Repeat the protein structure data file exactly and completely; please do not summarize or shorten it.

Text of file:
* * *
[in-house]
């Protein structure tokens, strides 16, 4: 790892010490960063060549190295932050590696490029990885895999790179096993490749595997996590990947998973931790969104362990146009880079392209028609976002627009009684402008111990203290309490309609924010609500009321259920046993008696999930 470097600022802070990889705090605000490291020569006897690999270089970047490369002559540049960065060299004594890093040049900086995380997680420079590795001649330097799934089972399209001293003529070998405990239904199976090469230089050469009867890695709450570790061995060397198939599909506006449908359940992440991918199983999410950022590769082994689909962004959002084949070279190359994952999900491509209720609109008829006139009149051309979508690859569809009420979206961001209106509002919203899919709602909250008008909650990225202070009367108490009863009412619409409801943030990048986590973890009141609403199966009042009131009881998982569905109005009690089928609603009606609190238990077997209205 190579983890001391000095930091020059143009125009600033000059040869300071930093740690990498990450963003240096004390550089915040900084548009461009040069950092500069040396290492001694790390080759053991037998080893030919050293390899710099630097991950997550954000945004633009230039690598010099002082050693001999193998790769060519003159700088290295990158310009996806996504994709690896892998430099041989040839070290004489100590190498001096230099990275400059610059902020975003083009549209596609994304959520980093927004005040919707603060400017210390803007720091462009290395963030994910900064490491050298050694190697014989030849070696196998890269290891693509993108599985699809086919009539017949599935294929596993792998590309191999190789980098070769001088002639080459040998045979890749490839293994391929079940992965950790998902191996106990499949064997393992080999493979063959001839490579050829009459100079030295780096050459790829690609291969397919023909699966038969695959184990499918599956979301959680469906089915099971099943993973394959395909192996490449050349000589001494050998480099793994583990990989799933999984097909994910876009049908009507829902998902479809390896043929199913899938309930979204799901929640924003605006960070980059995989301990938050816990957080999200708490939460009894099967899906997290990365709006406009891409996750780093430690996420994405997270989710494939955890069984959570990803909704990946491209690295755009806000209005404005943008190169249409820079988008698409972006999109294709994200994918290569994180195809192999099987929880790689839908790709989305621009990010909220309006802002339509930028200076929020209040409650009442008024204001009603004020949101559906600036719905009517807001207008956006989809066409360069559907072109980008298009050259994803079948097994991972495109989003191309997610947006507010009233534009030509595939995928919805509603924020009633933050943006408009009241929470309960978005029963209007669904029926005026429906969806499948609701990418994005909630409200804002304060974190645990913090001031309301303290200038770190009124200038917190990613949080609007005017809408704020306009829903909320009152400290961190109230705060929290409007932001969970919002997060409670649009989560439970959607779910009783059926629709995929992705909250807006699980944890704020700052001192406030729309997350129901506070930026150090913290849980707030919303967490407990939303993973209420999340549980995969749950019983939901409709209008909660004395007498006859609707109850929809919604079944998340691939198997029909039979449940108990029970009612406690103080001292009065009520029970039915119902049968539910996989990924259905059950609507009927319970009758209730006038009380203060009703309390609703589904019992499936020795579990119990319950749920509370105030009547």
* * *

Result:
[in-house]
């Protein structure tokens, strides 16, 4: 790892010490960063060549190295932050590696490029990885895999790179096993490749595997996590990947998973931790969104362990146009880079392209028609976002627009009684402008111990203290309490309609924010609500009321259920046993008696999930 470097600022802070990889705090605000490291020569006897690999270089970047490369002559540049960065060299004594890093040049900086995380997680420079590795001649330097799934089972399209001293003529070998405990239904199976090469230089050469009867890695709450570790061995060397198939599909506006449908359940992440991918199983999410950022590769082994689909962004959002084949070279190359994952999900491509209720609109008829006139009149051309979508690859569809009420979206961001209106509002919203899919709602909250008008909650990225202070009367108490009863009412619409409801943030990048986590973890009141609403199966009042009131009881998982569905109005009690089928609603009606609190238990077997209205 190579983890001391000095930091020059143009125009600033000059040869300071930093740690990498990450963003240096004390550089915040900084548009461009040069950092500069040396290492001694790390080759053991037998080893030919050293390899710099630097991950997550954000945004633009230039690598010099002082050693001999193998790769060519003159700088290295990158310009996806996504994709690896892998430099041989040839070290004489100590190498001096230099990275400059610059902020975003083009549209596609994304959520980093927004005040919707603060400017210390803007720091462009290395963030994910900064490491050298050694190697014989030849070696196998890269290891693509993108599985699809086919009539017949599935294929596993792998590309191999190789980098070769001088002639080459040998045979890749490839293994391929079940992965950790998902191996106990499949064997393992080999493979063959001839490579050829009459100079030295780096050459790829690609291969397919023909699966038969695959184990499918599956979301959680469906089915099971099943993973394959395909192996490449050349000589001494050998480099793994583990990989799933999984097909994910876009049908009507829902998902479809390896043929199913899938309930979204799901929640924003605006960070980059995989301990938050816990957080999200708490939460009894099967899906997290990365709006406009891409996750780093430690996420994405997270989710494939955890069984959570990803909704990946491209690295755009806000209005404005943008190169249409820079988008698409972006999109294709994200994918290569994180195809192999099987929880790689839908790709989305621009990010909220309006802002339509930028200076929020209040409650009442008024204001009603004020949101559906600036719905009517807001207008956006989809066409360069559907072109980008298009050259994803079948097994991972495109989003191309997610947006507010009233534009030509595939995928919805509603924020009633933050943006408009009241929470309960978005029963209007669904029926005026429906969806499948609701990418994005909630409200804002304060974190645990913090001031309301303290200038770190009124200038917190990613949080609007005017809408704020306009829903909320009152400290961190109230705060929290409007932001969970919002997060409670649009989560439970959607779910009783059926629709995929992705909250807006699980944890704020700052001192406030729309997350129901506070930026150090913290849980707030919303967490407990939303993973209420999340549980995969749950019983939901409709209008909660004395007498006859609707109850929809919604079944998340691939198997029909039979449940108990029970009612406690103080001292009065009520029970039915119902049968539910996989990924259905059950609507009927319970009758209730006038009380203060009703309390609703589904019992499936020795579990119990319950749920509370105030009547």